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J Biol Chem. 2001 Nov 16;276(46):42714-21. Epub 2001 Sep 12.

Proteasome-mediated glucocorticoid receptor degradation restricts transcriptional signaling by glucocorticoids.

Author information

1
Molecular Endocrinology Group, Laboratory of Signal Transduction, NIEHS, National Institutes of Health, Research Triangle Park, North Carolina 27709, USA.

Abstract

Ligand-dependent down-regulation of the glucocorticoid receptor (GR) has been shown to limit hormone responsiveness, but the mechanisms involved in this process are poorly understood. The glucocorticoid receptor is a phosphoprotein that upon ligand binding becomes hyperphosphorylated, and recent evidence indicates that phosphorylation status of the glucocorticoid receptor plays a prominent role in receptor protein turnover. Because phosphorylation is a key signal for ubiquitination and proteasomal catabolism of many proteins, we evaluated whether the ubiquitin-proteasomal pathway had a role in glucocorticoid receptor down-regulation and the subsequent transcriptional response to glucocorticoids. Pretreatment of COS-1 cells expressing mouse glucocorticoid receptor with the proteasome inhibitor MG-132 effectively blocks glucocorticoid receptor protein down-regulation by the glucocorticoid dexamethasone. Interestingly, both MG-132 and a second proteasome inhibitor beta-lactone significantly enhanced hormone response of transfected mouse glucocorticoid receptor toward transcriptional activation of glucocorticoid receptor-mediated reporter gene expression. The transcriptional activity of the endogenous human glucocorticoid receptor in HeLa cells was also enhanced by MG-132. Direct evidence for ubiquitination of the glucocorticoid receptor was obtained by immunoprecipitation of cellular extracts from proteasome-impaired cells. Examination of the primary sequence of mouse, human, and rat glucocorticoid receptor has identified a candidate PEST degradation motif. Mutation of Lys-426 within this PEST element both abrogated ligand-dependent down-regulation of glucocorticoid receptor protein and simultaneously enhanced glucocorticoid receptor-induced transcriptional activation of gene expression. Unlike wild type GR, proteasomal inhibition failed to enhance significantly transcriptional activity of K426A mutant GR. Together these findings suggest a major role of the ubiquitin-proteasome pathway in regulating glucocorticoid receptor protein turnover, thereby providing a mechanism to terminate glucocorticoid responses.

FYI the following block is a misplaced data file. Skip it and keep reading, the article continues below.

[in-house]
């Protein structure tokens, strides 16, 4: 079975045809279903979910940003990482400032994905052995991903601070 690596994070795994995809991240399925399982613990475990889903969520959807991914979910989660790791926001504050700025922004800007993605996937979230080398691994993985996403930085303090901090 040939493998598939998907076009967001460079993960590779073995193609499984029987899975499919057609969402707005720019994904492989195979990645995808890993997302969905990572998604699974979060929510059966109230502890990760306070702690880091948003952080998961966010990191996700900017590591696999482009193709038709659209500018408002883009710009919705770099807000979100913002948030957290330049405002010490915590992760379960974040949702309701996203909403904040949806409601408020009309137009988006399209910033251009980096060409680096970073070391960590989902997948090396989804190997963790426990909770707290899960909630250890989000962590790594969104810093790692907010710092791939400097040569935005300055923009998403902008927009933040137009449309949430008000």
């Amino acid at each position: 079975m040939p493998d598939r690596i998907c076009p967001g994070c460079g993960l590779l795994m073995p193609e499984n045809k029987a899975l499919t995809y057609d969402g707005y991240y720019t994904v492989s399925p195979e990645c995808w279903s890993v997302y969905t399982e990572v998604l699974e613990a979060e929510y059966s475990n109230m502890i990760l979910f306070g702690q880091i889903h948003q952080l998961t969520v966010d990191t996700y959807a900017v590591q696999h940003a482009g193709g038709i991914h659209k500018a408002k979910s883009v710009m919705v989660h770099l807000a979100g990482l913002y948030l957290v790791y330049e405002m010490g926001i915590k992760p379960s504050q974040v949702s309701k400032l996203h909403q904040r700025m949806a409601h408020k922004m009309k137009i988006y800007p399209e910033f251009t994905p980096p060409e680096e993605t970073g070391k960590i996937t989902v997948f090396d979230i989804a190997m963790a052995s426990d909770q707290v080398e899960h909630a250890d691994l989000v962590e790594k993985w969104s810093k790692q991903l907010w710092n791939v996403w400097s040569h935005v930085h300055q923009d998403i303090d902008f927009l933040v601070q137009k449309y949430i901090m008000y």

PMID:
11555652
DOI:
10.1074/jbc.M106033200
[Indexed for MEDLINE]
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